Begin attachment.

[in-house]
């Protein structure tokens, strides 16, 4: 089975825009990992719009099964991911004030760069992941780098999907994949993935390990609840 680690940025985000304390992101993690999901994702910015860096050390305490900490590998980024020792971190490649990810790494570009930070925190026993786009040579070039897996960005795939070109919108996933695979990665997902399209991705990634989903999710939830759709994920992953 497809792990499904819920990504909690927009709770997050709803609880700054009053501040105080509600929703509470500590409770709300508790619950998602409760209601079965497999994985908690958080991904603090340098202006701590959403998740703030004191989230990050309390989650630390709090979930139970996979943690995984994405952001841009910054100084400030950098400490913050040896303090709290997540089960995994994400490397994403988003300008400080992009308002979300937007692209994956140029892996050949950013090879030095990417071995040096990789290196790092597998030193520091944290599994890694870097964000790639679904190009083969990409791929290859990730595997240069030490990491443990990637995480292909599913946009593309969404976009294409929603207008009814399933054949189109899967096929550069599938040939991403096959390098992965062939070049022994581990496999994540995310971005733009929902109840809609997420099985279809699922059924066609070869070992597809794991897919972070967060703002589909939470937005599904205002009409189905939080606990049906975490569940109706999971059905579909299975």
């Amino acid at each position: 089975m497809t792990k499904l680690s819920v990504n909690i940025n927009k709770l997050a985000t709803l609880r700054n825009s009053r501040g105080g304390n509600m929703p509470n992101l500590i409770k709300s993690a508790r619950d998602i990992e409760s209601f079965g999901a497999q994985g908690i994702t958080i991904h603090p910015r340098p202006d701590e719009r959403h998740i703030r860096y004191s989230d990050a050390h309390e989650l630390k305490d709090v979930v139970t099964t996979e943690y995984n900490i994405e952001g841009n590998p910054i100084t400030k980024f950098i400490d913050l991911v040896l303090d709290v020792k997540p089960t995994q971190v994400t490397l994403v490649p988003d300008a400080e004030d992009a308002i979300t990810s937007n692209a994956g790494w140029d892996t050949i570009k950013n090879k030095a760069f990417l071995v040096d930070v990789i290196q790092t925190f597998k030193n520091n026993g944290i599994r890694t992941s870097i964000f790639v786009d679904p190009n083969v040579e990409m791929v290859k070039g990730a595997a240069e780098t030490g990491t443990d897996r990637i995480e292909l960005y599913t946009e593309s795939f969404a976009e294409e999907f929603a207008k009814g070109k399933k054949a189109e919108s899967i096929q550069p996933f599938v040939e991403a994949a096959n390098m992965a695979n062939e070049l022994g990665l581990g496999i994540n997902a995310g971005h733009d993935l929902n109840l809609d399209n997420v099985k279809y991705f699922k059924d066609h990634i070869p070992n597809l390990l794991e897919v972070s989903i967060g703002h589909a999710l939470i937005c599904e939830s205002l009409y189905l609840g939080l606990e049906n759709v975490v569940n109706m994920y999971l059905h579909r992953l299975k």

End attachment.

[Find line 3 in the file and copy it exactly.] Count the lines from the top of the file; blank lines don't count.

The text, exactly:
């Amino acid at each position: 089975m497809t792990k499904l680690s819920v990504n909690i940025n927009k709770l997050a985000t709803l609880r700054n825009s009053r501040g105080g304390n509600m929703p509470n992101l500590i409770k709300s993690a508790r619950d998602i990992e409760s209601f079965g999901a497999q994985g908690i994702t958080i991904h603090p910015r340098p202006d701590e719009r959403h998740i703030r860096y004191s989230d990050a050390h309390e989650l630390k305490d709090v979930v139970t099964t996979e943690y995984n900490i994405e952001g841009n590998p910054i100084t400030k980024f950098i400490d913050l991911v040896l303090d709290v020792k997540p089960t995994q971190v994400t490397l994403v490649p988003d300008a400080e004030d992009a308002i979300t990810s937007n692209a994956g790494w140029d892996t050949i570009k950013n090879k030095a760069f990417l071995v040096d930070v990789i290196q790092t925190f597998k030193n520091n026993g944290i599994r890694t992941s870097i964000f790639v786009d679904p190009n083969v040579e990409m791929v290859k070039g990730a595997a240069e780098t030490g990491t443990d897996r990637i995480e292909l960005y599913t946009e593309s795939f969404a976009e294409e999907f929603a207008k009814g070109k399933k054949a189109e919108s899967i096929q550069p996933f599938v040939e991403a994949a096959n390098m992965a695979n062939e070049l022994g990665l581990g496999i994540n997902a995310g971005h733009d993935l929902n109840l809609d399209n997420v099985k279809y991705f699922k059924d066609h990634i070869p070992n597809l390990l794991e897919v972070s989903i967060g703002h589909a999710l939470i937005c599904e939830s205002l009409y189905l609840g939080l606990e049906n759709v975490v569940n109706m994920y999971l059905h579909r992953l299975k």